OK I was wrong. I admit it so there. But I have to admit that I never thought the huge Oil Companies nor the Oil Producers nor the Huge Refiners would ever admit that there is absolutely no relationship between supply and demand either in the price of a barrel of oil, or in the price of gasoline, much less admit that there is no relationship BETWEEN THE TWO of them. But they did. So When I said that Oil would hit 120 or 130 $$$ per barrel next summer my thoughts were mainly on gasoline. Yet in a world finally gone honest for reasons I do not understand…I must change my prediction about Oil and change it to Gasoline. Who knows what the price of Oil will be next Summer but I predict the Price of Gasoline will be over 3$$ a gallon, and easily could be around 4 $$$ a gallon. Boy would I love to be wrong. We should Tax Gasoline out of existence,
But enough about me:
First heard here:
Crude oil is getting cheaper — so why isn’t gas?
Energy market has turned upside-down amid U.S. recession
updated 4:50 p.m. CT, Sun., Feb. 15, 2009
NEW YORK – Crude oil prices have fallen to new lows for this year. So you’d think gas prices would sink right along with them.
On Thursday, for example, crude oil closed just under $34 a barrel, its lowest point for 2009. But the national average price of a gallon of gas rose to $1.95 on the same day, its peak for the year. On Friday gas went a penny higher.
To drivers once again grimacing as they tank up, it sounds like a conspiracy. But it has more to do with an energy market turned upside-down that has left gas cut off from its usual economic moorings.
The price of gas is indeed tied to oil. It’s just a matter of which oil.
The benchmark for crude oil prices is West Texas Intermediate, drilled exactly where you would imagine. That’s the price, set at the New York Mercantile Exchange, that you see quoted on business channels and in the morning paper.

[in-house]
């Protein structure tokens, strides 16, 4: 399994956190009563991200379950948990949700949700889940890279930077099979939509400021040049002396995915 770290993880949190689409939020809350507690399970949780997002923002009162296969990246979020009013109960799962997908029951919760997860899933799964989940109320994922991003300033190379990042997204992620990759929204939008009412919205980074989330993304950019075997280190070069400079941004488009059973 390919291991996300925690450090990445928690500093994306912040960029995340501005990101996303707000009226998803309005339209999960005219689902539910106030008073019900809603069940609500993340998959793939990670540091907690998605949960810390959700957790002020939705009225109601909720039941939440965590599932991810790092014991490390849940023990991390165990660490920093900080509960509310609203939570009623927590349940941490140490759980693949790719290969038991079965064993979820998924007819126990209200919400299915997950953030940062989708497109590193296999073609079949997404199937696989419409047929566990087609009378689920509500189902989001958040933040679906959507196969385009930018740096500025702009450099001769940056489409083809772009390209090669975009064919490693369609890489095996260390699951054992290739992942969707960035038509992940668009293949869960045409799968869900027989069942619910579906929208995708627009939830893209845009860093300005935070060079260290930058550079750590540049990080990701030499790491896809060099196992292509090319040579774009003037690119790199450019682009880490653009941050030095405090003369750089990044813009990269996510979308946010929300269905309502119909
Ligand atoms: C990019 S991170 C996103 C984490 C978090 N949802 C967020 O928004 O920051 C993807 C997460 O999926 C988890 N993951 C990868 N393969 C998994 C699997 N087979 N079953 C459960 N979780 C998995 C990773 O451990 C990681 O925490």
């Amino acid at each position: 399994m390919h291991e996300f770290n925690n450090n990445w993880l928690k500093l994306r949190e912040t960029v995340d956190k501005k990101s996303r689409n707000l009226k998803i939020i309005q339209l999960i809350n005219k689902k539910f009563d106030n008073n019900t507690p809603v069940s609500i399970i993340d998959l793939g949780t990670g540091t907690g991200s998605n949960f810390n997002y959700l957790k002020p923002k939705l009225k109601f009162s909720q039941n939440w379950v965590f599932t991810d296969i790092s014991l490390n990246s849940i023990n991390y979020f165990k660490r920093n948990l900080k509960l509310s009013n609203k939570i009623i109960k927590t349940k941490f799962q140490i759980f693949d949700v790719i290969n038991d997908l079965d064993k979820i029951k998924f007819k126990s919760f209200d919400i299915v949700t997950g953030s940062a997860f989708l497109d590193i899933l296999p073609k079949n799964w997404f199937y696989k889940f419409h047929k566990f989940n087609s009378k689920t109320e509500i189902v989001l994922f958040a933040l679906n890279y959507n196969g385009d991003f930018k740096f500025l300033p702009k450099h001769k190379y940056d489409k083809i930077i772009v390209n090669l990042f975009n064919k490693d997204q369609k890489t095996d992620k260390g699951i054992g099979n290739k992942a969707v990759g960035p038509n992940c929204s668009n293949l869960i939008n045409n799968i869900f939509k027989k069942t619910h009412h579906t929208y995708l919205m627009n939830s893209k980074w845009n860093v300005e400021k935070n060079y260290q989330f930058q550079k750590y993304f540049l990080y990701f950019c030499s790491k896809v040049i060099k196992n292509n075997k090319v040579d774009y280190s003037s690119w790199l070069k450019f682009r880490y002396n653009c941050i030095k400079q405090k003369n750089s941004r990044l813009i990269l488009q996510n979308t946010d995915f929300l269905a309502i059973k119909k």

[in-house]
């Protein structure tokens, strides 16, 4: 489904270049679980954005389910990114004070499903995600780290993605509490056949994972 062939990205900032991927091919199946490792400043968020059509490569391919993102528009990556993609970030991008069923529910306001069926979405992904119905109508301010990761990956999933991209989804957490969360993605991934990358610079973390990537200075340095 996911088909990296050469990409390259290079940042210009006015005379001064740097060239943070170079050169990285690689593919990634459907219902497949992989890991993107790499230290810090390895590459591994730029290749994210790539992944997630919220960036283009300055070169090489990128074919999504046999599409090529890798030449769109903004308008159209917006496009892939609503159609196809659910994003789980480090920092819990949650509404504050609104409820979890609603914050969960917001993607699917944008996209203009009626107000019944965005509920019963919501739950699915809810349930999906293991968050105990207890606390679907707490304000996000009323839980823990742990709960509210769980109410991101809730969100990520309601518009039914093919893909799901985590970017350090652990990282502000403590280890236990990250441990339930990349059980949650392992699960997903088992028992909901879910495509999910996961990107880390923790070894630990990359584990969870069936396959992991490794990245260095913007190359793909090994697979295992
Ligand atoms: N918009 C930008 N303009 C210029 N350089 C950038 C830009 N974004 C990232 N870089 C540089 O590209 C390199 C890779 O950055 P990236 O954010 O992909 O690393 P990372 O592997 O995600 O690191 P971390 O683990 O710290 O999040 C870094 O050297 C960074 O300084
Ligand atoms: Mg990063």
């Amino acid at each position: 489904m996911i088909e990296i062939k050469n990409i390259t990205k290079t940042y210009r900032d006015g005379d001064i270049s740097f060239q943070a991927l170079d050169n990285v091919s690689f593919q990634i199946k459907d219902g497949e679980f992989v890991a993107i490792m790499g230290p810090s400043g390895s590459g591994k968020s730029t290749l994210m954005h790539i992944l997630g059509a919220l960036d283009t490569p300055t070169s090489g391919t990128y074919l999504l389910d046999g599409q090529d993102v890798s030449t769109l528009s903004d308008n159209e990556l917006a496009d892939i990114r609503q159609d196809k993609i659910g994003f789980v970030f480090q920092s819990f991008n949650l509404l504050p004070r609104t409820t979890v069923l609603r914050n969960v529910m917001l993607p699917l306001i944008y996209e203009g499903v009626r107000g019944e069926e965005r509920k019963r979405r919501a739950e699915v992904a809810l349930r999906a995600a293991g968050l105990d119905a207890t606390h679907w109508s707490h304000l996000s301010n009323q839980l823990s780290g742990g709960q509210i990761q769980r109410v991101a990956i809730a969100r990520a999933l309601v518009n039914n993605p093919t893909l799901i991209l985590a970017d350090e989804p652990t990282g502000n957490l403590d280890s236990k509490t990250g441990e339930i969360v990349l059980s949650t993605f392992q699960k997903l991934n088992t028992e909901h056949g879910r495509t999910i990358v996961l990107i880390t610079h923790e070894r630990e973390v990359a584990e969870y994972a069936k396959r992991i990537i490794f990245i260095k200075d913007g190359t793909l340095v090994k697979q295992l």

Right now, in an unusual market trend, West Texas crude is selling for much less than inferior grades of crude from other places around the world. A severe economic downturn has left U.S. storage facilities brimming with it, sending prices for the premium crude to five-year lows.
Please read the entire article it is full of great information. If you ignore the idiocy above about “it depends on which oil you buy”, the fact is that oil storage is nearing its capacity because everyone is “saving” their oil “til the markets rise”. Yet at the same time there is this huge glut of oil, there is near scarcity and rising prices in gasoline. That is because the Refiners are not buying oil and restricting gasoline supplies to increase price. You then see the real wizard in the machine, or the magician behind the curtains, because as gas prices rise consumption already at market lows will fall further. The point: They can not raise gasoline prices fast enough to make money while they are concurrently scaring the bejeezes out of gasoline, diesel and kerasene (manly airlines and the airforce) users. Then there is the question of what to do with all that stored oil. More on that later! This in from Texas where they love their oil (that’s earl to you):
Friday, February 13, 2009
Gas prices rising throughout Texas
San Antonio Business Journal
The nation’s refiners are cutting back on the supply of gasoline in the market, leading to a steady increase in gasoline prices throughout the country, according to AAA Texas.
Retail prices nationwide are inching back toward the $2 mark. The average price of a gallon of regular gasoline is now at $1.95.
In Texas, the average price of gas is currently $1.83 a gallon, an increase of nearly three cents over a week ago.
In San Antonio, average gas prices are also up three cents this week, to $1.80 a gallon.
“The higher gas prices come at a time when crude oil prices remain very sluggish and the Department of Energy and experts say supplies are abundant,” AAA Texas spokesman Dan Ronan says.